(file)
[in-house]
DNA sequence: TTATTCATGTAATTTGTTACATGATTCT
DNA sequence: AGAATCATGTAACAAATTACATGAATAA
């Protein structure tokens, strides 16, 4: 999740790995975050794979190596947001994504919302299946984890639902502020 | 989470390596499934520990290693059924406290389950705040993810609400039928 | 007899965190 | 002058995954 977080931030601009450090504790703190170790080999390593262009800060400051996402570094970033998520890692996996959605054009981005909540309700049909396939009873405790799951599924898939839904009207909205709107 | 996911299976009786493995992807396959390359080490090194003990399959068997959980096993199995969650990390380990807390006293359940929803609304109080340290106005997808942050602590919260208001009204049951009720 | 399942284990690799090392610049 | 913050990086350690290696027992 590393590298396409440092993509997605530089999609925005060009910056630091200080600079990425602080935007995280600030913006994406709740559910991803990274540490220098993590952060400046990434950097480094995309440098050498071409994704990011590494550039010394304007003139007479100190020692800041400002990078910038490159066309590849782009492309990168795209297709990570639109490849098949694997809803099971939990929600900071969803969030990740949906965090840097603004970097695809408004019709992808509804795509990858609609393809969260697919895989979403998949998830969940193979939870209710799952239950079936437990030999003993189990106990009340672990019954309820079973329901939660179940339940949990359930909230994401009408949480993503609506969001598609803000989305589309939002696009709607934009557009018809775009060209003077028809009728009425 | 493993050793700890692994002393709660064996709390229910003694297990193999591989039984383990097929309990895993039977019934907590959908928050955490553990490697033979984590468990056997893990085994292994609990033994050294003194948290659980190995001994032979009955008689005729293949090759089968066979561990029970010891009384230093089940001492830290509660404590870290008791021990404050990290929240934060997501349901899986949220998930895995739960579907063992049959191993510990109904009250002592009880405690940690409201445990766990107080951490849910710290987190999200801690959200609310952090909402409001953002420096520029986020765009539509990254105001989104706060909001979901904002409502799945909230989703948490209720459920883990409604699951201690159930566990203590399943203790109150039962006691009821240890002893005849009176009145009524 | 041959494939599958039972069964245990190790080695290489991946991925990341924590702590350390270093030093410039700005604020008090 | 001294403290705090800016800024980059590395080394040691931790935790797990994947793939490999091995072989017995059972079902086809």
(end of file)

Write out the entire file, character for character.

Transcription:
[in-house]
DNA sequence: TTATTCATGTAATTTGTTACATGATTCT
DNA sequence: AGAATCATGTAACAAATTACATGAATAA
């Protein structure tokens, strides 16, 4: 999740790995975050794979190596947001994504919302299946984890639902502020 | 989470390596499934520990290693059924406290389950705040993810609400039928 | 007899965190 | 002058995954 977080931030601009450090504790703190170790080999390593262009800060400051996402570094970033998520890692996996959605054009981005909540309700049909396939009873405790799951599924898939839904009207909205709107 | 996911299976009786493995992807396959390359080490090194003990399959068997959980096993199995969650990390380990807390006293359940929803609304109080340290106005997808942050602590919260208001009204049951009720 | 399942284990690799090392610049 | 913050990086350690290696027992 590393590298396409440092993509997605530089999609925005060009910056630091200080600079990425602080935007995280600030913006994406709740559910991803990274540490220098993590952060400046990434950097480094995309440098050498071409994704990011590494550039010394304007003139007479100190020692800041400002990078910038490159066309590849782009492309990168795209297709990570639109490849098949694997809803099971939990929600900071969803969030990740949906965090840097603004970097695809408004019709992808509804795509990858609609393809969260697919895989979403998949998830969940193979939870209710799952239950079936437990030999003993189990106990009340672990019954309820079973329901939660179940339940949990359930909230994401009408949480993503609506969001598609803000989305589309939002696009709607934009557009018809775009060209003077028809009728009425 | 493993050793700890692994002393709660064996709390229910003694297990193999591989039984383990097929309990895993039977019934907590959908928050955490553990490697033979984590468990056997893990085994292994609990033994050294003194948290659980190995001994032979009955008689005729293949090759089968066979561990029970010891009384230093089940001492830290509660404590870290008791021990404050990290929240934060997501349901899986949220998930895995739960579907063992049959191993510990109904009250002592009880405690940690409201445990766990107080951490849910710290987190999200801690959200609310952090909402409001953002420096520029986020765009539509990254105001989104706060909001979901904002409502799945909230989703948490209720459920883990409604699951201690159930566990203590399943203790109150039962006691009821240890002893005849009176009145009524 | 041959494939599958039972069964245990190790080695290489991946991925990341924590702590350390270093030093410039700005604020008090 | 001294403290705090800016800024980059590395080394040691931790935790797990994947793939490999091995072989017995059972079902086809």